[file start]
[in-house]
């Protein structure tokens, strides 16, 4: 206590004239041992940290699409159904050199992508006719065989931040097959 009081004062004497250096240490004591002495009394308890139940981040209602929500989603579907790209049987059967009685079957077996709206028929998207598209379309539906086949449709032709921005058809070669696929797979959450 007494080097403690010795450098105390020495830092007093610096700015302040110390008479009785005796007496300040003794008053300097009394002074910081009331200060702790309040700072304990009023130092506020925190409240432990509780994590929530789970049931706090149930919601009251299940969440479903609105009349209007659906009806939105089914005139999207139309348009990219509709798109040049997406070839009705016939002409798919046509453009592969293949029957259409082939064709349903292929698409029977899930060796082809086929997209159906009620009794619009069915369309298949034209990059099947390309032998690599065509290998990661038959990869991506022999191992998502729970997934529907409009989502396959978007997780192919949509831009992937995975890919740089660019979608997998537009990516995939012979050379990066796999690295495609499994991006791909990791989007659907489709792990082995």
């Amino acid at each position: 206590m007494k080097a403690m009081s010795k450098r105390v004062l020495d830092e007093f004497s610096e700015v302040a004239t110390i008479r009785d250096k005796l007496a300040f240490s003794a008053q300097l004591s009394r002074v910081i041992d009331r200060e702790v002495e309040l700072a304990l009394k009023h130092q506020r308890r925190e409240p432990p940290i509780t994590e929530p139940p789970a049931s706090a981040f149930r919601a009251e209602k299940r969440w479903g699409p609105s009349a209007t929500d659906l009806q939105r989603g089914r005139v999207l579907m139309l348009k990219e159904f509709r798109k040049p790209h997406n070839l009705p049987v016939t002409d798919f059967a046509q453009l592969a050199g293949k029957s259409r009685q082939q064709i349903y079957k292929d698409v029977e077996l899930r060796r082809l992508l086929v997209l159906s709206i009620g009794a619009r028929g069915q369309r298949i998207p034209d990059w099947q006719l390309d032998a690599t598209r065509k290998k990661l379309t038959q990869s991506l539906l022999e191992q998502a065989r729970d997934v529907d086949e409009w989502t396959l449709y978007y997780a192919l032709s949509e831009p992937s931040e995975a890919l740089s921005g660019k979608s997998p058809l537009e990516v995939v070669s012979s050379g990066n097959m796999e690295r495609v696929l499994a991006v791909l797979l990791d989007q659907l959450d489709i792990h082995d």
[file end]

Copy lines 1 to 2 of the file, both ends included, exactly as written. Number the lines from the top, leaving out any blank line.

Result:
[in-house]
């Protein structure tokens, strides 16, 4: 206590004239041992940290699409159904050199992508006719065989931040097959 009081004062004497250096240490004591002495009394308890139940981040209602929500989603579907790209049987059967009685079957077996709206028929998207598209379309539906086949449709032709921005058809070669696929797979959450 007494080097403690010795450098105390020495830092007093610096700015302040110390008479009785005796007496300040003794008053300097009394002074910081009331200060702790309040700072304990009023130092506020925190409240432990509780994590929530789970049931706090149930919601009251299940969440479903609105009349209007659906009806939105089914005139999207139309348009990219509709798109040049997406070839009705016939002409798919046509453009592969293949029957259409082939064709349903292929698409029977899930060796082809086929997209159906009620009794619009069915369309298949034209990059099947390309032998690599065509290998990661038959990869991506022999191992998502729970997934529907409009989502396959978007997780192919949509831009992937995975890919740089660019979608997998537009990516995939012979050379990066796999690295495609499994991006791909990791989007659907489709792990082995």